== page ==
I have not found any studies in the literature about the amount that will make you sick. I want to talk to a toxicologist, because I know that the FDA is a lot stricter these days about the amount of a toxic impurity that can be present in a pill. So if ibuprofen were a brand-new drug today, would they say it is OK to have 0.1% of this impurity in it? I'm not sure.

I hope that answer is not too technical and boring.

Corby and I are observing that pills that contain certain inactive ingredients seem to degrade faster than others. I am not ready to tell you what that is yet, but if we are right, it will be interesting and hopefully get us published in a scientific journal. When we have some solid results, we'll share that with you.

In my opinion, if a drug has been on the market a long time, the impurities in it could not be too bad. Otherwise you would hear about it on the news and it would get yanked from the market. However, it is still not good to ingest more toxic things if you can avoid them. This is why I suggest storing medicine at its recommended storage conditions and throwing out expired medicine.

Also, the bathroom medicine cabinet is probably not the best place for storing it, since it gets pretty humid in there! I think a high shelf in the kitchen (away from the stove!) is a good place. But I will admit that most of my medicine is in the bathroom cabinet, because Matt does not like to see all that medicine.

Wednesday, June 11, 2008

More on expired medicines

Krista left this in her comment and I think it is good enough to share on the front page!

That is an extremely disturbing story.

I bought some more ibuprofen yesterday at Walgreens and the box says to store it at temperatures less than 40C. However I think most people do not read the fine print or else don't worry about it. Including CVS managers.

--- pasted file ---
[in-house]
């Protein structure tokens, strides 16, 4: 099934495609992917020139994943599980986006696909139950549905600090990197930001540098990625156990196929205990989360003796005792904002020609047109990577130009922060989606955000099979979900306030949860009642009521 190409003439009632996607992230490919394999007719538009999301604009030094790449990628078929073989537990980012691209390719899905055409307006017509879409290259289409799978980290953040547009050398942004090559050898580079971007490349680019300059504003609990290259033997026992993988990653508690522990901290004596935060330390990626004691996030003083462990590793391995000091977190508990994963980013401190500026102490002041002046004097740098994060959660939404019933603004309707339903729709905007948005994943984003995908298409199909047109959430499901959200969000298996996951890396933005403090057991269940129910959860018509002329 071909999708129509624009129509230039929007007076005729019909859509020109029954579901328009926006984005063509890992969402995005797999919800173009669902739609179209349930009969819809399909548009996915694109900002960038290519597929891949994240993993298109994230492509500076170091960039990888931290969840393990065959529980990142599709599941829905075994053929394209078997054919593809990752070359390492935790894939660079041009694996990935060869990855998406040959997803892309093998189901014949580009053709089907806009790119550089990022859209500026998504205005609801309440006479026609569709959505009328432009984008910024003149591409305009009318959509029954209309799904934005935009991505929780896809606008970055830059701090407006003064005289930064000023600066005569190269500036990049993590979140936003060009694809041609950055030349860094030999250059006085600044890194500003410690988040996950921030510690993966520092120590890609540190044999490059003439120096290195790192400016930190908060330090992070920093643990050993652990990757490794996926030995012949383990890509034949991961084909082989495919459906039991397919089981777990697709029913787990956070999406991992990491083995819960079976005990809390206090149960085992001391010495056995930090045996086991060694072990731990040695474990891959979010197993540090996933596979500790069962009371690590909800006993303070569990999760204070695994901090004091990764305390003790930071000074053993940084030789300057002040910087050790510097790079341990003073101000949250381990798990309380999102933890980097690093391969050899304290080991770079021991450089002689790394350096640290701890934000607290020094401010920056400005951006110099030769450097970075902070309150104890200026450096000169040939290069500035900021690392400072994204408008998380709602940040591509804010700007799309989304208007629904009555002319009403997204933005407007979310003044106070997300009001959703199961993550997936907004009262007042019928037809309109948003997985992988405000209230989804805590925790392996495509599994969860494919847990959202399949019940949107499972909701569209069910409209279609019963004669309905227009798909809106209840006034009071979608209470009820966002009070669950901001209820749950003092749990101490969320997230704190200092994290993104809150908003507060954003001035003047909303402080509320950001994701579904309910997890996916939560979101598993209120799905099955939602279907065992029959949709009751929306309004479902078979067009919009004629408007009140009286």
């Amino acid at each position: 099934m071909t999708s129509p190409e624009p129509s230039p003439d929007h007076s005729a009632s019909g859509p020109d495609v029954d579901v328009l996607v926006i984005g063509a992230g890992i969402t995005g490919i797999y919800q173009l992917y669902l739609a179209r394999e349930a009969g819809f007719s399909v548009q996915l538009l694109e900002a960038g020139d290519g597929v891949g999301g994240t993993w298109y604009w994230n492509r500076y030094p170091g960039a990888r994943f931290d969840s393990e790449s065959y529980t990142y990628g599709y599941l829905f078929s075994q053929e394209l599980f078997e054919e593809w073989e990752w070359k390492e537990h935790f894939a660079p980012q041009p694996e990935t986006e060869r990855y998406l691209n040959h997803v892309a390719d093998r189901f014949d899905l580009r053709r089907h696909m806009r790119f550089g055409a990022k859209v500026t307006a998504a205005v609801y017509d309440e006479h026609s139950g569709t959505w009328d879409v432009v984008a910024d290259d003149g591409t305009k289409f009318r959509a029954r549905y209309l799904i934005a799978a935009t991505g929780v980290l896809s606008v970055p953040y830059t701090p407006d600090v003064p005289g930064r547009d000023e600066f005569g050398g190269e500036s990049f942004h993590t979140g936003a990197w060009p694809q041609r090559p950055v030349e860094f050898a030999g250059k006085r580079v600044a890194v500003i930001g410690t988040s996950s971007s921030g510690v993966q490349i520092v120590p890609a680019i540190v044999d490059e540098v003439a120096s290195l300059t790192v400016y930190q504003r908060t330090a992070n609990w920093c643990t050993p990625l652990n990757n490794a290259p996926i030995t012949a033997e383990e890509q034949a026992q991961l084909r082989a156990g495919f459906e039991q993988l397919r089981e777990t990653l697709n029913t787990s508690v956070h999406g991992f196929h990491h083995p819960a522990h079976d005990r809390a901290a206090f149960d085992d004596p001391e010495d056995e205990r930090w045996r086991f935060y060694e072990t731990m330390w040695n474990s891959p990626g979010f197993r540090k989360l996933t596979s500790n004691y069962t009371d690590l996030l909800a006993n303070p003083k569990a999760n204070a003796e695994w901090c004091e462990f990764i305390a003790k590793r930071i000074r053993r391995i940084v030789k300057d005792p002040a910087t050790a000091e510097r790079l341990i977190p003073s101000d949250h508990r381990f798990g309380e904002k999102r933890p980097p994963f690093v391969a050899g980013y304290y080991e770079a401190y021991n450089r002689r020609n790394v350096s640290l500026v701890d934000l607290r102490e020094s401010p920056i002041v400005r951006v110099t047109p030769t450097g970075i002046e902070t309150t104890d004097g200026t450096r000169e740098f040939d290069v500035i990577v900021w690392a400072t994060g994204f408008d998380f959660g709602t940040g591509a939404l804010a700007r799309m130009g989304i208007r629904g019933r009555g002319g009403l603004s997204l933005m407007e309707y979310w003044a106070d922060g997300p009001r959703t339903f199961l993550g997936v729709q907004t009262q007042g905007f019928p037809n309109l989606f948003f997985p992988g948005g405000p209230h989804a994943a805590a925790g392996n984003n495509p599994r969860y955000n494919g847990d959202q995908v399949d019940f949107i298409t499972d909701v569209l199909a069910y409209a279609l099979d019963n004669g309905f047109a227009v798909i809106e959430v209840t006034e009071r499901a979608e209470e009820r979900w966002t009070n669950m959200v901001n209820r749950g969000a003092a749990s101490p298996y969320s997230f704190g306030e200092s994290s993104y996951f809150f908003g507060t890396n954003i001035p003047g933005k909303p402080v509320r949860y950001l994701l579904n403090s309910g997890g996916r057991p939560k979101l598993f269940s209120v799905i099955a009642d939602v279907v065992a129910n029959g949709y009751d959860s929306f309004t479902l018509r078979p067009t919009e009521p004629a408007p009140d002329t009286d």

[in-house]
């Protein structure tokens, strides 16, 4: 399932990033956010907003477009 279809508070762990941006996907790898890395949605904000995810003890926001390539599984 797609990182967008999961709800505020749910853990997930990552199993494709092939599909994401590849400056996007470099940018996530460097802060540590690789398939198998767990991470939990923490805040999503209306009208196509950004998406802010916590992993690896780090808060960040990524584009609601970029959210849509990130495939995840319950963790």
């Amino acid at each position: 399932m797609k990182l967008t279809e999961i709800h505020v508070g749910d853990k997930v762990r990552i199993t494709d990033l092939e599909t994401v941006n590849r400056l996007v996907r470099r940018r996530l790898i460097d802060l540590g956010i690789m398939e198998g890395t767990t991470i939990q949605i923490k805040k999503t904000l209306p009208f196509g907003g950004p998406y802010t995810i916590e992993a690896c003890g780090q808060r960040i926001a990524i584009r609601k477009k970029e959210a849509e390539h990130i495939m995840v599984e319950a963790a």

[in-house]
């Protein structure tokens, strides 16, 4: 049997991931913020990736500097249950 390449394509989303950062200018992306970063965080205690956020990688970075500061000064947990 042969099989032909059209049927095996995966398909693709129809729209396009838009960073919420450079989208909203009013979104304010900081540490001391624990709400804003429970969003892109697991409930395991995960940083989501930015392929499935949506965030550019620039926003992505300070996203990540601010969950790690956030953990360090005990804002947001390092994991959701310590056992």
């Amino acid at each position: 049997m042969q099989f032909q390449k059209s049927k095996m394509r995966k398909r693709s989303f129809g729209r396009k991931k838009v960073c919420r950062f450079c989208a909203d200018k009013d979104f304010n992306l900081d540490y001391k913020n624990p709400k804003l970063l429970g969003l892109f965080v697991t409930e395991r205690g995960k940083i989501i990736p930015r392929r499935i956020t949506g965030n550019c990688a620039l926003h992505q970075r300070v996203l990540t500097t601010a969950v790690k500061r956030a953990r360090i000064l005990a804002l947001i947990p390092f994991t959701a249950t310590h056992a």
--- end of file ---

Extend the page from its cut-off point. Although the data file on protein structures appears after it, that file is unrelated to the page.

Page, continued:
A lawyer I know (concealing the identity!) has told me stories about people prosecuted for selling pseudoephedrine beyond the amounts that are now legal, and has heard the excuse that if it was really bad for people, the government would not allow it to be sold. So maybe this is the common thinking. If Ibuprofen that has been in my glove compartment for over a year is not safe, the government would not let me buy it (and/or put it in my glove compartment). Or they would shut down all CVS stores with broken air conditioners.

One of the students that I am working with this summer told me that a friend of his took expired Adderall and had a heart attack. I did not inquire further to confirm or disprove this story but if anyone else has proven stories or urban myths to share, please do so. I am so interested in these stories.

Glove compartment temperature over course of day

Yesterday I took the temperature in my glove compartment over the course of the day and graphed the results. I moved my car every few hours so sometimes it was in the shade and sometimes in direct sunlight.

The highest temperature was 169 degrees Fahrenheit! Yikes.

Tuesday, June 10, 2008

How does storage temperature relate to expiration date?

Most of our ibuprofen samples recommend storage at 20-25 C (68-77 F). As far as I can tell, most of them have a shelf-life of 3 years, which means that the expiration date should be 3 years from the date the pills were manufactured.